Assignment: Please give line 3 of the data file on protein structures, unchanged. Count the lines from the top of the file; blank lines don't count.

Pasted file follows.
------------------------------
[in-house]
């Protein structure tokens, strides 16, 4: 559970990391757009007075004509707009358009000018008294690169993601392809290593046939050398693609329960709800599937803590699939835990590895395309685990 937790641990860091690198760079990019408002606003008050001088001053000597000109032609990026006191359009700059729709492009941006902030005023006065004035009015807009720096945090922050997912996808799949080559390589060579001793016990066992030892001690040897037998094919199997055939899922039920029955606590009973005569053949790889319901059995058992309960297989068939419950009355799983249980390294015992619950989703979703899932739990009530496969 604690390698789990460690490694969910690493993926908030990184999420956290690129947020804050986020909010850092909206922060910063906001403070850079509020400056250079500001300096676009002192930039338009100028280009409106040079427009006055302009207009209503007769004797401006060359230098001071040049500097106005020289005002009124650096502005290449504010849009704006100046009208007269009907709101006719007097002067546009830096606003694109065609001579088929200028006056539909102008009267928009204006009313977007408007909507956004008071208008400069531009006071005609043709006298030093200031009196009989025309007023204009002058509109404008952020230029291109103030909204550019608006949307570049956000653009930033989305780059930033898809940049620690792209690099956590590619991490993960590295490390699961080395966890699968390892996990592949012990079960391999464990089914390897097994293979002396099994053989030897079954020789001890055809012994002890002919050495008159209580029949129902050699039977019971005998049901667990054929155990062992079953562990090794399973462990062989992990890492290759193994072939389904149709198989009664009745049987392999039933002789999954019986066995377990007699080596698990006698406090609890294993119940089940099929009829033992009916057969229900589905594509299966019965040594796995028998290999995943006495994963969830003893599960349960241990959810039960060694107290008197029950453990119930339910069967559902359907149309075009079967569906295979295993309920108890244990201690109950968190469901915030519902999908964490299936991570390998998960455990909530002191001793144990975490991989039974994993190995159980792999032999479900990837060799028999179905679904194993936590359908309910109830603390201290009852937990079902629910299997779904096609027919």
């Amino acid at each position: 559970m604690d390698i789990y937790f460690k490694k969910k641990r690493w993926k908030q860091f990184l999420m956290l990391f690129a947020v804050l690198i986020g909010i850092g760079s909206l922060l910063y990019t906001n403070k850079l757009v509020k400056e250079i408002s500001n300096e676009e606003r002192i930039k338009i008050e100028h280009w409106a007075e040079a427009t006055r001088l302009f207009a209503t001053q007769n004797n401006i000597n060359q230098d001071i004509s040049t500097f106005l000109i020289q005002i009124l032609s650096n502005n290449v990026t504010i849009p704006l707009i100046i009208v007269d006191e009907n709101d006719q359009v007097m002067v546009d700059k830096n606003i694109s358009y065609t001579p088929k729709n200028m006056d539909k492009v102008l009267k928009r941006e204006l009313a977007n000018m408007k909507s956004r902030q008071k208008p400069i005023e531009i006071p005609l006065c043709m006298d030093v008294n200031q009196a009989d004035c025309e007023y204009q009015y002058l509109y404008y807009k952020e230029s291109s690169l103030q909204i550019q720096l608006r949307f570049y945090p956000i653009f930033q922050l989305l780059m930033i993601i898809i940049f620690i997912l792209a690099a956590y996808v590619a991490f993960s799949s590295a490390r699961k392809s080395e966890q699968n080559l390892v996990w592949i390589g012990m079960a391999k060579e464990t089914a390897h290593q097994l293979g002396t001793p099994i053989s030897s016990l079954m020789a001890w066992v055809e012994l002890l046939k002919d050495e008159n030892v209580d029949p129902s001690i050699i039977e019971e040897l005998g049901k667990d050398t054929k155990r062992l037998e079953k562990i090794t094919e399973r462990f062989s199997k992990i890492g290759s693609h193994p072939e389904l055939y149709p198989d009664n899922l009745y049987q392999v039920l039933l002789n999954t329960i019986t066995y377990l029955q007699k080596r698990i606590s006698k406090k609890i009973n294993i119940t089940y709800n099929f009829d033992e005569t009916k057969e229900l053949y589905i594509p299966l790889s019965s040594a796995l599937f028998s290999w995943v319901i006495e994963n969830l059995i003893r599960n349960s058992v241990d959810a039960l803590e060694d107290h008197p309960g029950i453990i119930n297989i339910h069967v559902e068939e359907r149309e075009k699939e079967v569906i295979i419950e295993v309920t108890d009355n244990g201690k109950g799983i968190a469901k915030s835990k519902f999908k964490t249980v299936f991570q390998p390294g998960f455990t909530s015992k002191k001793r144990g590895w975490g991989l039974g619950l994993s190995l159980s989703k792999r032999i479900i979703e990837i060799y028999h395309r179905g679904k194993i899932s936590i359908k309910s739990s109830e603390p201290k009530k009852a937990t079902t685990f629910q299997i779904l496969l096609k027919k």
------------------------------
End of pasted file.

């Amino acid at each position: 559970m604690d390698i789990y937790f460690k490694k969910k641990r690493w993926k908030q860091f990184l999420m956290l990391f690129a947020v804050l690198i986020g909010i850092g760079s909206l922060l910063y990019t906001n403070k850079l757009v509020k400056e250079i408002s500001n300096e676009e606003r002192i930039k338009i008050e100028h280009w409106a007075e040079a427009t006055r001088l302009f207009a209503t001053q007769n004797n401006i000597n060359q230098d001071i004509s040049t500097f106005l000109i020289q005002i009124l032609s650096n502005n290449v990026t504010i849009p704006l707009i100046i009208v007269d006191e009907n709101d006719q359009v007097m002067v546009d700059k830096n606003i694109s358009y065609t001579p088929k729709n200028m006056d539909k492009v102008l009267k928009r941006e204006l009313a977007n000018m408007k909507s956004r902030q008071k208008p400069i005023e531009i006071p005609l006065c043709m006298d030093v008294n200031q009196a009989d004035c025309e007023y204009q009015y002058l509109y404008y807009k952020e230029s291109s690169l103030q909204i550019q720096l608006r949307f570049y945090p956000i653009f930033q922050l989305l780059m930033i993601i898809i940049f620690i997912l792209a690099a956590y996808v590619a991490f993960s799949s590295a490390r699961k392809s080395e966890q699968n080559l390892v996990w592949i390589g012990m079960a391999k060579e464990t089914a390897h290593q097994l293979g002396t001793p099994i053989s030897s016990l079954m020789a001890w066992v055809e012994l002890l046939k002919d050495e008159n030892v209580d029949p129902s001690i050699i039977e019971e040897l005998g049901k667990d050398t054929k155990r062992l037998e079953k562990i090794t094919e399973r462990f062989s199997k992990i890492g290759s693609h193994p072939e389904l055939y149709p198989d009664n899922l009745y049987q392999v039920l039933l002789n999954t329960i019986t066995y377990l029955q007699k080596r698990i606590s006698k406090k609890i009973n294993i119940t089940y709800n099929f009829d033992e005569t009916k057969e229900l053949y589905i594509p299966l790889s019965s040594a796995l599937f028998s290999w995943v319901i006495e994963n969830l059995i003893r599960n349960s058992v241990d959810a039960l803590e060694d107290h008197p309960g029950i453990i119930n297989i339910h069967v559902e068939e359907r149309e075009k699939e079967v569906i295979i419950e295993v309920t108890d009355n244990g201690k109950g799983i968190a469901k915030s835990k519902f999908k964490t249980v299936f991570q390998p390294g998960f455990t909530s015992k002191k001793r144990g590895w975490g991989l039974g619950l994993s190995l159980s989703k792999r032999i479900i979703e990837i060799y028999h395309r179905g679904k194993i899932s936590i359908k309910s739990s109830e603390p201290k009530k009852a937990t079902t685990f629910q299997i779904l496969l096609k027919k």